If not now, when? 7 Questions to Help Navigate the Unknown

if not know

Twenty years ago, I began to stir from a thirty-year sleep. Other than the forty pounds I’d packed on, there was nothing to indicate life was anything other than picture-perfect. But I was miserable and felt like I was living inside an empty shell of myself. Something other than my seams had to give.

After several years of looking for a solution through marriage and career counselling, Stephanie Marston’s book If Not Now When? Reclaiming Yourself at Midlife caught my attention.

It gave me the nudge I needed to do what had to be done. I was not going to live the rest of my life as it was and rust away. My only options were to end my marriage and career. I had to take those first two big steps into the unknown. Then I’d be free to move in whatever direction I chose.

I don’t recognize the person or my life from those days, although I’ve got pictures to prove I was there. I leaped into the unknown and never looked back. Life is still life, however, and presents challenges that push me up against my comfort zone.

Like now, when I’m making plans to ride my motorcycle to Alberta this summer in response to the call of the land I heard clearly last September. It’s hard to explain, yet I must go. That little voice propelled by fear uses its outdoor voice to yell familiar rhetoric. Seriously? Are you nuts? What have you started? You’ll look like a fool. Where will you go? It’s a big province. How will you do it? Where do you start? You’ll likely have to ride on gravel! And the list of predictable questions goes on.

A few key questions help reduce the noise so I can hear the stronger calling and make space for for new possibilities.

If Not Now, When? 7 Questions to Help Navigate the Unknown

  1. If not now, when? I’ll be 66 in May. I’m healthy, fit, and have someone I love and trust to look after Measha (my cat). Trudy (my Triumph Tiger motorcycle) is all tuned up and ready to go. I can’t go yesterday. I don’t want to reach a day I can no longer do these things and say I wish I would have. Let’s face it. The older we get, the more likely we’ll meet a life-altering experience.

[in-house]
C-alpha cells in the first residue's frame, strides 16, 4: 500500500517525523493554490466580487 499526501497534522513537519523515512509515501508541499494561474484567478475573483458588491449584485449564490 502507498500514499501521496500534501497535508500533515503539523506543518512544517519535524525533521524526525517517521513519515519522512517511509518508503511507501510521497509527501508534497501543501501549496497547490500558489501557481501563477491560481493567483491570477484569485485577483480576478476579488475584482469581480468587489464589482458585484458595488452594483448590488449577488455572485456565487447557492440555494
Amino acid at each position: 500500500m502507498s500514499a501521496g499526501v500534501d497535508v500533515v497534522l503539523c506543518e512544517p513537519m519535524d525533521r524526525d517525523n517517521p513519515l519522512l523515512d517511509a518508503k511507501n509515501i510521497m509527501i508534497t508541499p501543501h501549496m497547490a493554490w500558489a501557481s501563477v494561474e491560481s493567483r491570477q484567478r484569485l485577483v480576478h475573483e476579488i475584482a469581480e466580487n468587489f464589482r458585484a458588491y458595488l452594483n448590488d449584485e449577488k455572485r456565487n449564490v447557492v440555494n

2. Does what’s being asked have heart and meaning for you? What else would you be doing with your time and energy? Does it have heart and meaning for you?
  3. Where does your energy want to go? What is your intuition telling you? Honor it.
  4. What are your inherent gifts? In particular, what are your inherent unexpressed gifts? This is different than your strengths. I believe we bring a unique set of gifts into the world and they’re meant for sharing. It can take time to peel back the layers of stories we’ve accepted to find those nuggets. I’ve been going through childhood photos, looking at that little red-headed girl so full of potential (and energy) and trying to imagine what she carried. I wonder what has yet to surface.
  5. What’s the worst that could happen? Without catastrophizing, think about the possibilities. My years in Health and Safety taught me to calculate risks by identifying the hazards, mitigating what I can, then evaluating the probability of something happening and the potential severity if it does. Is that risk acceptable?
  6. How does it feel if you say yes to whatever’s calling you? How about if you say no? Scan your body and you’ll feel different responses to those questions. Your body doesn’t lie.
  7. When you look back at your life, what’s most important? One of the powerful exercises in my shamanic Energy Medicine training was a life recapitulation. We role played, imagining we were at the end of our life. What had been left unsaid? Undone? Unresolved? What were we most grateful for? What accomplishments had meaning? Where did we focus our energy and was that meaningful?